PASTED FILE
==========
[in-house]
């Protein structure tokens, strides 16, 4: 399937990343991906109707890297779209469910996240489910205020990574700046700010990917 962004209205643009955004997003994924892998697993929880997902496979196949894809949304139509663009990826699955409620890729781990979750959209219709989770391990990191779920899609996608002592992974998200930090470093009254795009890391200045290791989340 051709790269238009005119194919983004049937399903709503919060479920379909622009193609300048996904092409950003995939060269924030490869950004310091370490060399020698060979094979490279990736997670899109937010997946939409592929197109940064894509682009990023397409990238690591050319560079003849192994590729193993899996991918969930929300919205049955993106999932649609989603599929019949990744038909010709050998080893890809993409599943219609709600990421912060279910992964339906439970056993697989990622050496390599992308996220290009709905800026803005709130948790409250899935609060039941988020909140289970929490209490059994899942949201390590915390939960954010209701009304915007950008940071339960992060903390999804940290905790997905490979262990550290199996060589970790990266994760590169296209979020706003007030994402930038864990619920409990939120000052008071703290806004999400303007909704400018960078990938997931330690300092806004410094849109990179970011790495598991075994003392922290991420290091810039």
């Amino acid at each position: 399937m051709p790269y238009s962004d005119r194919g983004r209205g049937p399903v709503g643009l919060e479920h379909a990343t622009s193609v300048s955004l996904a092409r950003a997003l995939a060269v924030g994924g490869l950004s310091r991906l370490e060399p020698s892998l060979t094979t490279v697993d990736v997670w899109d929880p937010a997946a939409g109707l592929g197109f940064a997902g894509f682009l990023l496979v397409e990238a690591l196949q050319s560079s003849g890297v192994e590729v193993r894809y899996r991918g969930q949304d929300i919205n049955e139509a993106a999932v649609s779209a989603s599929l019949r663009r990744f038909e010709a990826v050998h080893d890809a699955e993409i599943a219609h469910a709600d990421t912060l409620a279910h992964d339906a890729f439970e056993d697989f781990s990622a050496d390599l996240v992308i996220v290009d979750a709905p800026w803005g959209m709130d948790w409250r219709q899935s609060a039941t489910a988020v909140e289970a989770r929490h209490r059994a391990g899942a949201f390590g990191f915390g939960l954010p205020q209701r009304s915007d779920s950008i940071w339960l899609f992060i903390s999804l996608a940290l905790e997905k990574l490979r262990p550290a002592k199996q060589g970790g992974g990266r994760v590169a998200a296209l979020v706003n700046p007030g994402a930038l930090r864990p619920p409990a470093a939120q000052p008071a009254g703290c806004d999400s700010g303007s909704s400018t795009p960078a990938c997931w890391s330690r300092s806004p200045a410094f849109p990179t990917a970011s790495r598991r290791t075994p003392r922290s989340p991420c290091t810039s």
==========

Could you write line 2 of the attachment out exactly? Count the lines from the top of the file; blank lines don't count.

């Protein structure tokens, strides 16, 4: 399937990343991906109707890297779209469910996240489910205020990574700046700010990917 962004209205643009955004997003994924892998697993929880997902496979196949894809949304139509663009990826699955409620890729781990979750959209219709989770391990990191779920899609996608002592992974998200930090470093009254795009890391200045290791989340 051709790269238009005119194919983004049937399903709503919060479920379909622009193609300048996904092409950003995939060269924030490869950004310091370490060399020698060979094979490279990736997670899109937010997946939409592929197109940064894509682009990023397409990238690591050319560079003849192994590729193993899996991918969930929300919205049955993106999932649609989603599929019949990744038909010709050998080893890809993409599943219609709600990421912060279910992964339906439970056993697989990622050496390599992308996220290009709905800026803005709130948790409250899935609060039941988020909140289970929490209490059994899942949201390590915390939960954010209701009304915007950008940071339960992060903390999804940290905790997905490979262990550290199996060589970790990266994760590169296209979020706003007030994402930038864990619920409990939120000052008071703290806004999400303007909704400018960078990938997931330690300092806004410094849109990179970011790495598991075994003392922290991420290091810039």